Race Report: Legs for Literacy Half Marathon, Moncton

Soooooo...thing's didn't go exactly as planned. My last few weeks of training were fine. I completed nearly all my scheduled workouts, got as much rest as I could given various work and family commitments, and ate well. Traveling to the race Saturday morning, I was optimistic a new PB was within reach. Unfortunately, Mother Nature had other ideas.

I arrived in Moncton around noon on Saturday, after a tough drive through heavy winds and rain, picked up my race kit, and grabbed a quick lunch before checking into the official hotel - the Delta Beausejour. My room was super quiet and comfy with a nice view of the river, which I appreciated.



I spent the rest of the afternoon relaxing, swimming and eating well. There may have been stops at a couple of pubs (including the Tide and Boar, pictured below, where I had lunch) but mostly I spent the time reconnoitering in preparation for our next visit to Moncton.  ;-)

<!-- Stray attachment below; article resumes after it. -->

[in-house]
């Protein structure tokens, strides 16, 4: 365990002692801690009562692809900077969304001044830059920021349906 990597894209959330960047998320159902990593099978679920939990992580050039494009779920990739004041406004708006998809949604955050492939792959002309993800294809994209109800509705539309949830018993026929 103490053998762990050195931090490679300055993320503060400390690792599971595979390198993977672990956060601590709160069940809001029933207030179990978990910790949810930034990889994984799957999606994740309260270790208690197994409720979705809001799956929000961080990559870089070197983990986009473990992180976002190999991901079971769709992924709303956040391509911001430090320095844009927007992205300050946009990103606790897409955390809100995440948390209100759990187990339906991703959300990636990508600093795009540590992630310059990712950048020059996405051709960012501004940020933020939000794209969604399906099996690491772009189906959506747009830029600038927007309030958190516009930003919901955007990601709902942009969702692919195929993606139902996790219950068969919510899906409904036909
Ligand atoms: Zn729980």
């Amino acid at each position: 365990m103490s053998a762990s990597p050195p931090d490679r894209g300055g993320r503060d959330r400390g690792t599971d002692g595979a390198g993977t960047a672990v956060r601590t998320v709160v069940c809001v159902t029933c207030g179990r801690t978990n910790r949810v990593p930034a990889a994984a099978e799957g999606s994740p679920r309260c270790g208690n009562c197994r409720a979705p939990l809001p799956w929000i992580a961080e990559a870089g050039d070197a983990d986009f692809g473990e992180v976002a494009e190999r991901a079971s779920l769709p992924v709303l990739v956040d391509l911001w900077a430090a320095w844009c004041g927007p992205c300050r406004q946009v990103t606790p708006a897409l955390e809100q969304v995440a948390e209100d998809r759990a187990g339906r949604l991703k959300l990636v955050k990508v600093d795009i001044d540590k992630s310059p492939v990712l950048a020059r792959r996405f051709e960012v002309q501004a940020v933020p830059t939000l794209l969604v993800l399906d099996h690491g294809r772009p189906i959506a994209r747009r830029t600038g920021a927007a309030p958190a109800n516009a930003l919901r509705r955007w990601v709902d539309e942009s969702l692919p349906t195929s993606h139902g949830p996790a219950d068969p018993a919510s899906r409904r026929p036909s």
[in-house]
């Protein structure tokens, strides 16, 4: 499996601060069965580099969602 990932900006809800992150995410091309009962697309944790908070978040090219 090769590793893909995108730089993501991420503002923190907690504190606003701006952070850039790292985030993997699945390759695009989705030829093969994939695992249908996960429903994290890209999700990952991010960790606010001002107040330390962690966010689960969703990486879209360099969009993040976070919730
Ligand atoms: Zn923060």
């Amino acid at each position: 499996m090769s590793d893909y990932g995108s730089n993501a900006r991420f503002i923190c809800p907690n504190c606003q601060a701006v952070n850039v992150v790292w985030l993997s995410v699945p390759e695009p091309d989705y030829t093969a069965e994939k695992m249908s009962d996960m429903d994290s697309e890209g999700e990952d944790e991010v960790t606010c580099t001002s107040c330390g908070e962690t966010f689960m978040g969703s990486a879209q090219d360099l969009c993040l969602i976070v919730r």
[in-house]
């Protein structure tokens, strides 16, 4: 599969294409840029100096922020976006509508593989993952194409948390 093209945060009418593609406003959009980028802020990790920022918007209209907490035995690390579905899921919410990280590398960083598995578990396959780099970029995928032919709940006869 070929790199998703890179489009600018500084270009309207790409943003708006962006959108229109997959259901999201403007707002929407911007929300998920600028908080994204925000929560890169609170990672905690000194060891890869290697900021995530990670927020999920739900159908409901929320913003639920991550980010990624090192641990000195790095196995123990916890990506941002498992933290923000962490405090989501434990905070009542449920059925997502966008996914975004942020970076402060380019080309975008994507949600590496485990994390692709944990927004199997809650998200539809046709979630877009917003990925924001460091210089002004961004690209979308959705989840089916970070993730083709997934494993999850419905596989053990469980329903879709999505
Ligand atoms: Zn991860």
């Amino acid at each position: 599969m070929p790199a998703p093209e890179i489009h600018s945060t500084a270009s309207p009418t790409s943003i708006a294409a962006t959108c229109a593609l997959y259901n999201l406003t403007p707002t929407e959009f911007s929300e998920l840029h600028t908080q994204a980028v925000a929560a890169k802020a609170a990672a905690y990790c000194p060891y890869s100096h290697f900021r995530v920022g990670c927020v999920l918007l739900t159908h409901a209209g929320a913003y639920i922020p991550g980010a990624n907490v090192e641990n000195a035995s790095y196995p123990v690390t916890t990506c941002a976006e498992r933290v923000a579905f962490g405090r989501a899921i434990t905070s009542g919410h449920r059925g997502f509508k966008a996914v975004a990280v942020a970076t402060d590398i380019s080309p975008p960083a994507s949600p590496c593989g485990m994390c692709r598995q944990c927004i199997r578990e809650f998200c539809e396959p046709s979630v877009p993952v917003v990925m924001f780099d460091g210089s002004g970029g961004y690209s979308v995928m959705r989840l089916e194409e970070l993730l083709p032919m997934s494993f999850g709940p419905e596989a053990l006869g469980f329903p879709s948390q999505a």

A little before supper, I headed back to the hotel intending to tackle some work but soon got distracted by the stunning double rainbow that appeared outside my window as the sun was setting. I hoped it was a good omen.


By 9:00, I was tucked into bed reading and turned the lights out soon after, then slept soundly until daybreak.  

Upon waking, I got up, made coffee, ate breakfast, pinned my bib on the shirt I planned to wear, and stretched gently to work out the kinks. Things seemed to be going according to plan as I made my way down seven flights of stairs headed for the start line, located in a courtyard just outside the hotel.